Even then one's troubles were not over. Often, in brasses of the same type, the handles might vary enough to make the transfer impossible without plugging the old holes and boring new ones. Granted that this was the best that could be done, it was far from ideal, for the plugged holes as well as the new ones left traces that plainly showed what had been done, and to a degree lessened value.
Happily this trial-and-error system is no longer necessary. A number of brass founders now make a specialty of providing missing parts and have also developed adequate assortments of typical period brasses. These are faithful copies of old ones and are as fine reproductions as it is humanly possible to accomplish. So there is no excuse today for either collector or dealer having a piece of furniture with brasses at variance with its period. Yet all too common are some ill-mated combinations as a William and Mary secretary with Sheraton rosette knobs; a Chippendale chest of drawers with pulls of the Hepplewhite period in every detail of their shape and ornamentation.
Sometimes the error is not so obvious. The brasses may be of the period, but not enough care has been taken in securing the right size; so new holes have been bored and, from the inside, the drawer fronts are distinctly marred. For the discriminating, at least, the piece has been lessened in value. Yet a little care in selecting reproduction or replacement brasses of the exact size to fit the original holes was all that was needed.
Assuming that a piece of furniture has its old brasses, but the carcass needs repairing or refinishing, the first step, obviously, is to remove the hardware and carefully put it away in a safe place. In a perfect world, no escutcheon would break while being removed nor would any bail wander away from its fellows and be lost while waiting its return to the secretary or chest under repair. Things being as they are, however, either or both sometimes happen but the damage is not irrepairable. With a perfect one as a pattern, it is easy and comparatively inexpensive to have a new part specially made. Then when the piece of furniture is ready for its brasses, the presence of one or two elements in the set which are replacements goes unnoticed, and, in the end, such steps classify as justifiable repairs.
Even with pieces that lack their original brasses, through carelessness of former owners or through time and use, it is by no means difficult to determine what they were and select reproductions that fit, in both period and dimensions. The old cabinet brasses mirrored the various periods as distinctly as the furniture they adorned.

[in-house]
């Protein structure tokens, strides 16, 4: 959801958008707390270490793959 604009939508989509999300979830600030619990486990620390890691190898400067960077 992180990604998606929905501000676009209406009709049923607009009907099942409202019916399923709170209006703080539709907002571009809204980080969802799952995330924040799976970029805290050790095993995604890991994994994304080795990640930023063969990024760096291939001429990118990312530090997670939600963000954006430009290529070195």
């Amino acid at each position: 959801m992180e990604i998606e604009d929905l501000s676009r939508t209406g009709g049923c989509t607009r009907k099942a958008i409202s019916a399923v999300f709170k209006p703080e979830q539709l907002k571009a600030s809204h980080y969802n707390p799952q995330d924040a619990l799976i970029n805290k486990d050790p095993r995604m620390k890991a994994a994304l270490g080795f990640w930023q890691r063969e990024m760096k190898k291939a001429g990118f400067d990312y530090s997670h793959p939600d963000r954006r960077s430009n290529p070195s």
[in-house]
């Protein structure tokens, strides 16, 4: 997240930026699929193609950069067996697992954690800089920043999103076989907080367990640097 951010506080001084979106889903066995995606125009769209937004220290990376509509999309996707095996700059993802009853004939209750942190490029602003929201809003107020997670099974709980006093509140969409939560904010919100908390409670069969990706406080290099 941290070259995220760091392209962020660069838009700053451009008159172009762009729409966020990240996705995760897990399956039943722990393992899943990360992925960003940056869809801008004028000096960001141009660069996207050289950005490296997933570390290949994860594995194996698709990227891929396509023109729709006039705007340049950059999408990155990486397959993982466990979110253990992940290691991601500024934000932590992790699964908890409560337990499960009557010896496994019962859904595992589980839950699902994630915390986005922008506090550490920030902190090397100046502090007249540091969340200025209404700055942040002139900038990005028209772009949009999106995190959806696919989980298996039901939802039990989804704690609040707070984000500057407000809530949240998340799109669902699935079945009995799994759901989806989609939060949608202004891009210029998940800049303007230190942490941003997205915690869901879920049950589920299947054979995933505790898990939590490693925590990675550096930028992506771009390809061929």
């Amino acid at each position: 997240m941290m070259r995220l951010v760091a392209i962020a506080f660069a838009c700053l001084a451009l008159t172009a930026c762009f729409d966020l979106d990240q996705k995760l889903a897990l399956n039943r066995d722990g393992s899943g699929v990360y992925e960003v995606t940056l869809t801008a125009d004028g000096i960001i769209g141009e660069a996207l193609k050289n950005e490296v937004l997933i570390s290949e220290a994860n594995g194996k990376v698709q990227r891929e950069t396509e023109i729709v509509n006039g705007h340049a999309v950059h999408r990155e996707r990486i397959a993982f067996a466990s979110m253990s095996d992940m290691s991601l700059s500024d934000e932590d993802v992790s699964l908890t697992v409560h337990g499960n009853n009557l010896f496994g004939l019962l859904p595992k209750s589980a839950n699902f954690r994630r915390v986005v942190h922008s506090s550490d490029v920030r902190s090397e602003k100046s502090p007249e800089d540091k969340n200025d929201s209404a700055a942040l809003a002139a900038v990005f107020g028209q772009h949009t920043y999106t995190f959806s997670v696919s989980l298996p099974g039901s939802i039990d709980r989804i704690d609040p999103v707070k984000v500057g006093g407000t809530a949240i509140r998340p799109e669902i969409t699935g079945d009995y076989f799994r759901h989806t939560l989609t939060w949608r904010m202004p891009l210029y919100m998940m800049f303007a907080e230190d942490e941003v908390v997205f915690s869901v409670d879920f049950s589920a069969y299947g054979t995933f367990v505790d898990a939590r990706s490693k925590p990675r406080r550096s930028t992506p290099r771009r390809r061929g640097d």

To cover this briefly-the seventeenth-century oak chests and cupboards had simple wooden knobs, usually about twice as long as their diameter. Such drawer pulls were also used on early eighteenth-century tables, cupboards and like pieces of Pennsylvania Dutch provenance. These handles should never be confused with the much larger turned wooden knobs of the mushroom sort that came in the late Sheraton and American Empire years.
In the William and Mary period, the drawer pulls were of the tear-drop pattern, and plates and keyhole escutcheons were either circular or square and set on the diagonal. These were sometimes used in the Queen Anne period, but more frequently the handles were small bails with plates behind them like those used for the keyholes, in outline something akin to a conventionalized bird with outspread wings. This pattern was much elaborated in the Chippendale period, and such brasses are well known under the general name of willow brasses. Sometimes they were plain and sometimes of an intricate cut-out design.
During this period bail handles were also used, with small rosettes immediately behind the posts that held the bails in position. In this design the keyhole as well was usually a rosette. The Hepplewhite period brought a distinct break in the design of brasses. These were square, oval or octagon, with bail handles and plates decorated with a wide range of stamped designs. When the Sheraton style succeeded this, the rosette knob, with either geometric or floral motif, became the fashion. This continued through the American Empire years, with wooden and glass knobs becoming a characteristic of the period.
With these types of brasses in mind, it will be possible in practically all instances where a piece of furniture has lost its original hardware to discover traces that indicate the kind and sort it had when new. A single surviving escutcheon, or a handle plate, hidden beneath succeeding layers of varnish and paint, should be sought for and eagerly salvaged. Such a survivor provides unquestionable evidence, and new handles should be as nearly like it as possible. If even this is missing, inspect the drawer fronts carefully in strong sunlight. The old hardware usually left scars and scratches that can be seen on the old varnished surface, and they provide a valuable key to the outline and size of reproduction brasses proper to use.
But if succeeding generations have tried to bring the old piece up to date, so that all evidence of its original fittings has been destroyed, there is but one thing to be done. Knowing the type and period of the particular piece, secure reproduction hardware for it that has been made to conform. If in doubt, consult museum collections and illustrations in books and magazines until a corresponding piece has been located. Make careful observations of its brasses and secure reproductions of the same design- In doing this, one last caution should be observed. Be sure that the new brasses are of the same size, so that boring new holes in the drawer fronts may be obviated.